When Jason DeParle moved in with Tita Comodas and her family in the Manila slums thirty years ago, he didn't expect to make lifelong friends. Nor did he expect to spend decades reporting on Tita, her husband, siblings, and children, as they came to embody the stunning rise of global migration. In his new book, DeParle paints an intimate portrait of an unforgettable family across three generations that dramatizes how the international movement of labor has reordered economics, politics, and culture across the world. At the heart of the story is Rosalie, Tita's middle child, who escapes poverty by becoming a nurse, and lands jobs in Jeddah, Abu Dhabi and, finally, Texas--joining the record forty-four million immigrants in the United States.

Migration touches every aspect of global life. It pumps billions in remittances into poor villages, fuels Western populism, powers Silicon Valley, sustains American health care, and brings one hundred languages to the Des Moines public schools. One in four children in the United States is an immigrant or the child of one. With no issue in American life so polarizing, DeParle expertly weaves between the personal and panoramic perspectives. Reunited with their children after years apart, Rosalie and her husband struggle to be parents, as their children try to find their place in a place they don't know. Ordinary and extraordinary at once, their journey is a twenty-first-century classic, rendered in gripping detail.
No matter your politics or home country this will change how you think about the movement of people between poor and rich countries...one of the best books on immigration written in a generation. --Matthew Desmond, author of Evicted

The definitive chronicle of our new age of global migration, told through the multi-generational saga of a Filipino family, by a veteran New York Times reporter and two-time Pulitzer Prize finalist.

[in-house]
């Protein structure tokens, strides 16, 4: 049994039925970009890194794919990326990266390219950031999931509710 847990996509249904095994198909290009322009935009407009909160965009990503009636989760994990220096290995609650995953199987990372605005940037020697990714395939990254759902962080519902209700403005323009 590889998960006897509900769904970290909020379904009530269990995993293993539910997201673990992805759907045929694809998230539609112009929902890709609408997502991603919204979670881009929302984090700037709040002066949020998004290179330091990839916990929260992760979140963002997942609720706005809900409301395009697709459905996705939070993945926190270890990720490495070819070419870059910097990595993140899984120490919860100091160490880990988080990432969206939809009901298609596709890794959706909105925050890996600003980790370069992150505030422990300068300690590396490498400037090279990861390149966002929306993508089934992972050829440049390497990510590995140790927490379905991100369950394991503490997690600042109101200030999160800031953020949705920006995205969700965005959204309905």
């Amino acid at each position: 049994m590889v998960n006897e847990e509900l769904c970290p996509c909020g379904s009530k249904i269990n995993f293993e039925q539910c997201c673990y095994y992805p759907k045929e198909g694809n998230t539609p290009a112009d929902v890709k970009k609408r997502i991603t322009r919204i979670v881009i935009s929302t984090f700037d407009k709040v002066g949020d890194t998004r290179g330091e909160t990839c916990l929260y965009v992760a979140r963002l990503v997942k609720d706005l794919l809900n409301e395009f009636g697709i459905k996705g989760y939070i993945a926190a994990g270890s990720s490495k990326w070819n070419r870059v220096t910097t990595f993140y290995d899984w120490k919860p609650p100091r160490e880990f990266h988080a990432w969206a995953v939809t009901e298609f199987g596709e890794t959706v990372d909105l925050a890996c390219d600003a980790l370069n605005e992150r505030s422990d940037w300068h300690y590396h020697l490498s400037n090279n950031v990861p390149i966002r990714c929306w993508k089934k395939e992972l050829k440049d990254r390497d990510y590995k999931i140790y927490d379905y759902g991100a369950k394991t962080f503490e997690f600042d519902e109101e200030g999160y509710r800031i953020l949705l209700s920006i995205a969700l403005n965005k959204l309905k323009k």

When Jason DeParle moved in with Tita Comodas and her family in the Manila slums thirty years ago, he didn't expect to make lifelong friends. Nor did he expect to spend decades reporting on Tita, her husband, siblings, and children, as they came to embody the stunning rise of global migration. In his new book, DeParle paints an intimate portrait of an unforgettable family across three generations that dramatizes how the international movement of labor has reordered economics, politics, and culture across the world. At the heart of the story is Rosalie, Tita's middle child, who escapes poverty by becoming a nurse, and lands jobs in Jeddah, Abu Dhabi and, finally, Texas--joining the record forty-four million immigrants in the United States.

Migration touches every aspect of global life. It pumps billions in remittances into poor villages, fuels Western populism, powers Silicon Valley, sustains American health care, and brings one hundred languages to the Des Moines public schools. One in four children in the United States is an immigrant or the child of one. With no issue in American life so polarizing, DeParle expertly weaves between the personal and panoramic perspectives. Reunited with their children after years apart, Rosalie and her husband struggle to be parents, as their children try to find their place in a place they don't know. Ordinary and extraordinary at once, their journey is a twenty-first-century classic, rendered in gripping detail.
No matter your politics or home country this will change how you think about the movement of people between poor and rich countries...one of the best books on immigration written in a generation. --Matthew Desmond, author of Evicted

The definitive chronicle of our new age of global migration, told through the multi-generational saga of a Filipino family, by a veteran New York Times reporter and two-time Pulitzer Prize finalist.

When Jason DeParle moved in with Tita Comodas and her family in the Manila slums thirty years ago, he didn't expect to make lifelong friends. Nor did he expect to spend decades reporting on Tita, her husband, siblings, and children, as they came to embody the stunning rise of global migration. In his new book, DeParle paints an intimate portrait of an unforgettable family across three generations that dramatizes how the international movement of labor has reordered economics, politics, and culture across the world. At the heart of the story is Rosalie, Tita's middle child, who escapes poverty by becoming a nurse, and lands jobs in Jeddah, Abu Dhabi and, finally, Texas--joining the record forty-four million immigrants in the United States.